NEW YORK -- Chuck Hiller, who hit the National League's
first grand slam in the World Series, has died. He was 70.
Hiller worked in the New York Mets organization for the past 24
seasons as a major league coach and a minor league manager and
adviser. He was the adviser to the minor league director this past
The former second baseman died Wednesday in St. Pete Beach,
Fla., after a lengthy illness, the Mets announced.
Hiller played for four teams in eight seasons and batted .243
with 20 home runs and 152 RBI.
His grand slam in Game 4 of the 1962 World Series off New York
Yankees pitcher Marshall Bridges snapped a seventh-inning tie and
helped the San Francisco Giants to a 7-3 victory.
Hiller served as a coach with Texas for one season, Kansas City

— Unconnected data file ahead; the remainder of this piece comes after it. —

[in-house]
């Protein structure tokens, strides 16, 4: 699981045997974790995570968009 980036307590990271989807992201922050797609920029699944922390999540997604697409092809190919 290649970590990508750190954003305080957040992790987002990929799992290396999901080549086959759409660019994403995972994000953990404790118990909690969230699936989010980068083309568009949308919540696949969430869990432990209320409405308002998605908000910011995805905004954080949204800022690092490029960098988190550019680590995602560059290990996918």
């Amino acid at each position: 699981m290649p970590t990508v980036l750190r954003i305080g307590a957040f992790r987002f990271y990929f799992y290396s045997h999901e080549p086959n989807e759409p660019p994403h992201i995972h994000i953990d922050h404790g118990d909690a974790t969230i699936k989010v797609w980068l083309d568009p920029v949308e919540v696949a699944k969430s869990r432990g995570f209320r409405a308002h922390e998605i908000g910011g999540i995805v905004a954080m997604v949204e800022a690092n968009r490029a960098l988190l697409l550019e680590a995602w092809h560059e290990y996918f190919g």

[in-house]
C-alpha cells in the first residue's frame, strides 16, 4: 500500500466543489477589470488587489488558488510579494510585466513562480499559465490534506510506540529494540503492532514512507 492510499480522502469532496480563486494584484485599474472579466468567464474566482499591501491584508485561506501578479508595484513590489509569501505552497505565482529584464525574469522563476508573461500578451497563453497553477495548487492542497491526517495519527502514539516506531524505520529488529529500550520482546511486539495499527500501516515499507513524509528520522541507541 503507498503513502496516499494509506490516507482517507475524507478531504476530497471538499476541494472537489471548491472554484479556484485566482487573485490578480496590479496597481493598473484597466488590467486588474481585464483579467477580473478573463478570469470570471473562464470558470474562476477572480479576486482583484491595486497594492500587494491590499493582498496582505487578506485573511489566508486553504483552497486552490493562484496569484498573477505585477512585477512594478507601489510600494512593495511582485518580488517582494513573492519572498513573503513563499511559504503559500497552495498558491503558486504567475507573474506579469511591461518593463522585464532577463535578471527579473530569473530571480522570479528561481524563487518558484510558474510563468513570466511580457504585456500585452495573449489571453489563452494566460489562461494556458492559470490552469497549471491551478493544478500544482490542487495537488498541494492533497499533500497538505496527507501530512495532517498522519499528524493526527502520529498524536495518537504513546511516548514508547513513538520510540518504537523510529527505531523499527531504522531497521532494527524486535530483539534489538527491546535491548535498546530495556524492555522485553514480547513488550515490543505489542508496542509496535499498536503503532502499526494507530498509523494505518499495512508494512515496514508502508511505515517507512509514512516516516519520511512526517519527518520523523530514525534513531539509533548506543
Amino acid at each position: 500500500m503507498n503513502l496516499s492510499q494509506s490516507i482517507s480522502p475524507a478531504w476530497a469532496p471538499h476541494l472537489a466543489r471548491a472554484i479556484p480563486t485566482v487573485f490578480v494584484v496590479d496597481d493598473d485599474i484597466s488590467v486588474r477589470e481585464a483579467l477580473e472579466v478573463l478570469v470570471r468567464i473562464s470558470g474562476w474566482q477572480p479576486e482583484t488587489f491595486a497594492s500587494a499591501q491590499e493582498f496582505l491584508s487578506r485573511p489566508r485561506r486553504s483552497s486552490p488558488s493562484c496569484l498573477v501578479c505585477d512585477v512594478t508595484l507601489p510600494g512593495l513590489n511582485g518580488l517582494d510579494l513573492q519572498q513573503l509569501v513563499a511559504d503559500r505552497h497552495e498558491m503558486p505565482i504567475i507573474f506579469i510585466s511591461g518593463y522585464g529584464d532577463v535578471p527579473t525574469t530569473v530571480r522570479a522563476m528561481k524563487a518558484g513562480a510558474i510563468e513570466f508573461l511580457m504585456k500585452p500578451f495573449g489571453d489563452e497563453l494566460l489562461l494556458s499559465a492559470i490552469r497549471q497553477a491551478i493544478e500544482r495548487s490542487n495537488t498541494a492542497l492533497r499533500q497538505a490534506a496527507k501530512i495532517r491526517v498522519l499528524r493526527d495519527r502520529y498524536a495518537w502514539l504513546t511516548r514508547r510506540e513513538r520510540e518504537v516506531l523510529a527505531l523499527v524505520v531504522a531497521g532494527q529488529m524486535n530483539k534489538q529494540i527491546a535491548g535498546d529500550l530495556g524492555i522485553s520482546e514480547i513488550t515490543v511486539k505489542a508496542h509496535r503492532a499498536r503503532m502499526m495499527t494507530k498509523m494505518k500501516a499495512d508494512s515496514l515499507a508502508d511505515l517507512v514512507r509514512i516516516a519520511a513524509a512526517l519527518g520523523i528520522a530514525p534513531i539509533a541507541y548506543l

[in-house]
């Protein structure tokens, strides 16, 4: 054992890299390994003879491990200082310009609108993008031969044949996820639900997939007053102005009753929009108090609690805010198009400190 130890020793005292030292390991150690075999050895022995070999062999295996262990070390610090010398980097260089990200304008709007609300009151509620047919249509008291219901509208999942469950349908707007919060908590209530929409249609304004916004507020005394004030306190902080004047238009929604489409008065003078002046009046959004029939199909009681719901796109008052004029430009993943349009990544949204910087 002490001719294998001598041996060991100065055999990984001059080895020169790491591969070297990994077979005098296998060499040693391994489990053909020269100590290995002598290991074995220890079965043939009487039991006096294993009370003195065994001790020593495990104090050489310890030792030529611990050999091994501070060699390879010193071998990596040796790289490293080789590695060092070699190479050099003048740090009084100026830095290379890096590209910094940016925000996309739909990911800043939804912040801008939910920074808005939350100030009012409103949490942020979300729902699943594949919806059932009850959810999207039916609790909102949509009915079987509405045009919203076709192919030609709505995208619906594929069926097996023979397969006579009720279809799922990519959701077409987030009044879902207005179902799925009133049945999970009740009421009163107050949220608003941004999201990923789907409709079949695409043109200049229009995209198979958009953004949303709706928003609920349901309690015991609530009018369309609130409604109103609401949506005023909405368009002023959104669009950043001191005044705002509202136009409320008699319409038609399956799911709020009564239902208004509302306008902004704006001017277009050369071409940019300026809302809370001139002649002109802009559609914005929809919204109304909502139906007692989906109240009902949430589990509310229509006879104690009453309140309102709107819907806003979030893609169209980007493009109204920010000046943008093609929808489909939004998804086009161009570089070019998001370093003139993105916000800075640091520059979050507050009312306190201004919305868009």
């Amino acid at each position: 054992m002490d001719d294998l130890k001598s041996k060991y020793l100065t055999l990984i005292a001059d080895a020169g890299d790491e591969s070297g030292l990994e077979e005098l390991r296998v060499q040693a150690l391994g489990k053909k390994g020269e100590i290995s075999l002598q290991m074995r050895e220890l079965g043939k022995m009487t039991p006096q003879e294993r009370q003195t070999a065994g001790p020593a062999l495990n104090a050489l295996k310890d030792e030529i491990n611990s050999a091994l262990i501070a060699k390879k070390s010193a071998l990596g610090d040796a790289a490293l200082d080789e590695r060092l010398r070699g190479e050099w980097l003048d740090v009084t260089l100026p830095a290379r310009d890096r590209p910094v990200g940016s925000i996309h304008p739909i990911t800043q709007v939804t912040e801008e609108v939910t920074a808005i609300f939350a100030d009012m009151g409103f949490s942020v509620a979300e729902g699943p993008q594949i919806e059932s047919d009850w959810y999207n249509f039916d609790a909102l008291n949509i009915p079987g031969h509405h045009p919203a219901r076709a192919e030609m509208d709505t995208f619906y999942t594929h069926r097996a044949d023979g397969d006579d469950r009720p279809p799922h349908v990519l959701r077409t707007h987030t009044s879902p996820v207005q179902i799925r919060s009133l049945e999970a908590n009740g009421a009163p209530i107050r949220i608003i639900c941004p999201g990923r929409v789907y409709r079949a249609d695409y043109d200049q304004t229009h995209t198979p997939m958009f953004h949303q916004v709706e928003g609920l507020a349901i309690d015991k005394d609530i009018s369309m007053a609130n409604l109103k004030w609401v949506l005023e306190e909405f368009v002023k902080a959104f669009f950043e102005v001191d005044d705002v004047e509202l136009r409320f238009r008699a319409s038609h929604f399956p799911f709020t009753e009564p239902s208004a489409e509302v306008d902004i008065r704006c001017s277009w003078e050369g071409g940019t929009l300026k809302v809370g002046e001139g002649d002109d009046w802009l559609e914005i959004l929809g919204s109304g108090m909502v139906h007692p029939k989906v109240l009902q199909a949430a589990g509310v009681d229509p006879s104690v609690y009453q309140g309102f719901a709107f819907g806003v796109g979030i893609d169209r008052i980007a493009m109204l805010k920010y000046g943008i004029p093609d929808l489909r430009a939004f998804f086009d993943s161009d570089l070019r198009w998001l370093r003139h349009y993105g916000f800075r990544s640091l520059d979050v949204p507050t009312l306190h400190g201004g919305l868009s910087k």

for four, St. Louis for three -- including the Cardinals' world
championship season of 1982 -- and San Francisco for one.
With the Mets, Hiller was the third-base coach in 1990 and
Darryl Strawberry's first minor league manager a decade earlier.
"I've never met a better communicator and teacher," said Jim
Duquette, the Mets' senior vice president of baseball operations.
"He just loved to instruct young players. Even in retirement he
always came down to spring training and had such a passion for
working with our young players."
Hiller, who turned 70 earlier this month, is survived by his
wife, Pamela, two sons, a daughter, a brother and sister and three
Funeral arrangements have not yet been completed.